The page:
Open Zone Tag Strategy

Drove for a couple hours today and had some time to ponder strategies for using the Open Zone Tag. My first effort took place yesterday and that was to identify specific hunts that I’d really like to do.

Hunts like Anderson Flat, Goodale buck hunt and Doyle muzzle-loader hunt are well known and the statistics show that they are productive.

But it is a bit intimidating to choose a hunt in a location where you have never been. Scouting will be necessary and these places are a few hours away from home.

I finally concluded that maybe I should focus on one unit – and hunt the area on all the seasons. For example, each of these hunts takes place in a specific hunting zone and they are open to hunting during archery, muzzle loader and rifle seasons. Therefore I could start hunting and scouting a unit during the August archery season and then return during the muzzle loader hunt and the rifle hunt.

By doing this, I’ll reduce the amount of time I’ll spend in unproductive locations.

There was a time when everybody could do this,  and it’s still possible to do it in the A, B and D zones to a limited extent. It will be like a trip back in time.

It’s a thrill to have this type of anticipation.

 

Connecting with Donald Trump Jr. at the WHCE and MDF Convention

“Why Donald Trump Jr.?” I thought to myself while preparing to leave for Utah and the 2016 WHCE at the Salt Palace. At the last minute I had learned that he was the keynote speaker on Saturday night.

“He must me a hunter,” was my next thought.

I was surprised, as it just didn’t seem likely that a New York business man and son of a presidential candidate would be a serious hunter or an individual who would fit in with the crowd at the Salt Palace. On the other hand, you can’t find a more conservative audience.

As he walked onto the stage, I was impressed with his appearance and body language. As he addressed the large crowd, I was also impressed with his direct approach, clear speak and well thought-out story.

But it was when he told us of his youth and how he was introduced to the outdoors that I connected. He told us about his grandfather and time spent in the woods during summers in Czechoslovakia. I then realized how much we had in common.

He said that his grandfather would often tell him to go to the woods and be back by dark. Those were the same words my own grandfather told my brother and I during our summers in the Lassen County woods during the nineteen sixties.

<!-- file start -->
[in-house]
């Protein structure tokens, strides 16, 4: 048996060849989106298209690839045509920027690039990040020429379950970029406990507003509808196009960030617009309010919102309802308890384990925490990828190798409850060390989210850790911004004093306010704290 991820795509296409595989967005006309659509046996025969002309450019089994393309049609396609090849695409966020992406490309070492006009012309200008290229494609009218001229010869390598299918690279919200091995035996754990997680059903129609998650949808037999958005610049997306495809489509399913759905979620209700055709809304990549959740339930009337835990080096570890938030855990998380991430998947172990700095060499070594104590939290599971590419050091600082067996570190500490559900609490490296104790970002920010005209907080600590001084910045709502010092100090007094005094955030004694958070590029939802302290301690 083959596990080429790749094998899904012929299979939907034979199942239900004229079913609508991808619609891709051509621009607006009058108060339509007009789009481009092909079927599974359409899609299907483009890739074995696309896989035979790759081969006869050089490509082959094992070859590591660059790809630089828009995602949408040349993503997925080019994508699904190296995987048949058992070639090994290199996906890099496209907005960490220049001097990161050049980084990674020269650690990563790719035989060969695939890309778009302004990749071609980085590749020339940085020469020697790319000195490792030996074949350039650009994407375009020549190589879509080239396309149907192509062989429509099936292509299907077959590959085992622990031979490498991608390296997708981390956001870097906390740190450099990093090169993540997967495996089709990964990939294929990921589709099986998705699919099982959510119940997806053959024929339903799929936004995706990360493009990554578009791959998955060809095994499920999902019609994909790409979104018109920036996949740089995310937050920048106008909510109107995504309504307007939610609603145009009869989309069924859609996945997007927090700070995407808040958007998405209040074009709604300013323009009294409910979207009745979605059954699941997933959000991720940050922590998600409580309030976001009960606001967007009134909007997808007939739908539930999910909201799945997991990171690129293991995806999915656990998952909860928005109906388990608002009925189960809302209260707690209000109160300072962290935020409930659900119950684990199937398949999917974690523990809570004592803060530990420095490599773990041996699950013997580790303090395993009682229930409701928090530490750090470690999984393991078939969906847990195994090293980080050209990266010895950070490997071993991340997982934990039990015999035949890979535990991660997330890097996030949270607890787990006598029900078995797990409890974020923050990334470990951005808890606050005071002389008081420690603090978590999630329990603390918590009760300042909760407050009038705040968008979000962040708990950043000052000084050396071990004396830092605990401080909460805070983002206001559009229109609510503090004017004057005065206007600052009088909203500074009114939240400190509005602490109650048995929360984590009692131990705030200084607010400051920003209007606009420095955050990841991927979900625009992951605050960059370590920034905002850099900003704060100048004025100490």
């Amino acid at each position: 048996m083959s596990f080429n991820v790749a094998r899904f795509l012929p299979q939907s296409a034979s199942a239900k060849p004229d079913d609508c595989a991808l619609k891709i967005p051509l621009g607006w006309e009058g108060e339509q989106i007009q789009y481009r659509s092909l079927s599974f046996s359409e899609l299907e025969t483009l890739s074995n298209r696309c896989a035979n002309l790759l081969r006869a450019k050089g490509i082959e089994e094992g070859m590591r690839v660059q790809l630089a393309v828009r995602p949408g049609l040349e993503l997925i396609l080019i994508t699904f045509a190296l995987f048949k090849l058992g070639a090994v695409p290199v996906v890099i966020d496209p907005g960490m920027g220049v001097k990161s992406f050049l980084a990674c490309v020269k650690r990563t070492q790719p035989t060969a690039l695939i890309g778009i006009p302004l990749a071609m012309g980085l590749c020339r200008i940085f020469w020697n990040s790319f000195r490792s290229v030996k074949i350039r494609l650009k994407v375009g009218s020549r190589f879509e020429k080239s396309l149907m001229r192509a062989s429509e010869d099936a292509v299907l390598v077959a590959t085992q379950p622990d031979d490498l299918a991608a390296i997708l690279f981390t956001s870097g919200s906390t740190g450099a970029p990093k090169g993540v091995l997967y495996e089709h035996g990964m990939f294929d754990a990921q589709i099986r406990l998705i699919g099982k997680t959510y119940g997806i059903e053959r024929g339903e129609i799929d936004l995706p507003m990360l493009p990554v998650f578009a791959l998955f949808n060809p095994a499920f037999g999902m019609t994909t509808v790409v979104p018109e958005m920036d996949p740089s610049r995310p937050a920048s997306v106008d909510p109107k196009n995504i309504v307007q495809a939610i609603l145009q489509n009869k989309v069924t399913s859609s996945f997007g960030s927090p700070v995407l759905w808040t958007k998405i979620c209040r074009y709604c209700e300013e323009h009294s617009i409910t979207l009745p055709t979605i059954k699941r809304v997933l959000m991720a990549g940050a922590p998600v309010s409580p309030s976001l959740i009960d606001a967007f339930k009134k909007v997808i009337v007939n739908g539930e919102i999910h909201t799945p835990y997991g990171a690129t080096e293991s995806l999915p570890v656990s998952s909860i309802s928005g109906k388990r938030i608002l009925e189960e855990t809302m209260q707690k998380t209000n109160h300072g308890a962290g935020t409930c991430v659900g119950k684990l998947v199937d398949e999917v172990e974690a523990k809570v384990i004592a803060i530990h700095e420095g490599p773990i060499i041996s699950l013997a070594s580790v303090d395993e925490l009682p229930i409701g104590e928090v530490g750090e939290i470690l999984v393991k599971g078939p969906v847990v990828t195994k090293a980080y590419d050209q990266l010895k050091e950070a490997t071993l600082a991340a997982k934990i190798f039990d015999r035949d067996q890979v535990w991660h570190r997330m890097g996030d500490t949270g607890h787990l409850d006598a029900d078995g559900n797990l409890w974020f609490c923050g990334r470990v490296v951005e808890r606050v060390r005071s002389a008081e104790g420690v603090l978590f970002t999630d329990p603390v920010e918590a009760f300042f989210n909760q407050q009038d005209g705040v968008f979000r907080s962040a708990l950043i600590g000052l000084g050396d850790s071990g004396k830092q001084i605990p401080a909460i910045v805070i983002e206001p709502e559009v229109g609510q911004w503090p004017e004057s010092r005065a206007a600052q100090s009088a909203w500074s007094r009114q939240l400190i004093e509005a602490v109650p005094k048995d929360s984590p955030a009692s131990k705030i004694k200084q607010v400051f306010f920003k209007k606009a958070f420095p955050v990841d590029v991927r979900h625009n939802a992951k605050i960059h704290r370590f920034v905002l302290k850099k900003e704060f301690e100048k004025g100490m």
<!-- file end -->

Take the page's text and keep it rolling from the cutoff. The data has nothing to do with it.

We fished for trout in Butt Creek and shot our BB guns at will. We waded through the marsh along the meadows and were in total control of our time.

By the time Donald Trump Jr. was finished with his story, I knew why he was in Utah and it made sense.

 

Today at the Ranch

Here’s a slideshow of today’s trip to the ranch.

Callippe butterfly on buckeye blossom.

Callippe butterfly on buckeye blossom.

Kildeer

Kildeer

Horned lark

Horned lark

Grinding rock and pestal.

Grinding rock and pestal.

Red dragonfly

Red dragonfly

Garter snake

Garter snake

This bobcat walked down the road in front of us.

This bobcat walked down the road in front of us.

Tule elk bull

Tule elk bull

Another bull

Another bull

Great blue heron.

Great blue heron.

Always lots to see going to, hanging out at or returning from the ranch.

Duck Season Half Over

Is the best yet to come? That’s hard to say.

I believe the first half of duck season is more predictable than the last half. On the other hand, the second half always has great potential for banner days, but it generally depends upon the weather.

From my view, the grasslands is some of the most reliable duck hunting in California. It doesn’t produce as many mallards as the Sacramento Valley, but it does have plenty of sprig. This year the sprig have been plentiful during the early season. In seven trips to the grasslands, I’ve bagged 25 ducks and 9 have been pintails. That’s over a three bird average and more than one pintail per hunt. That’s not bad.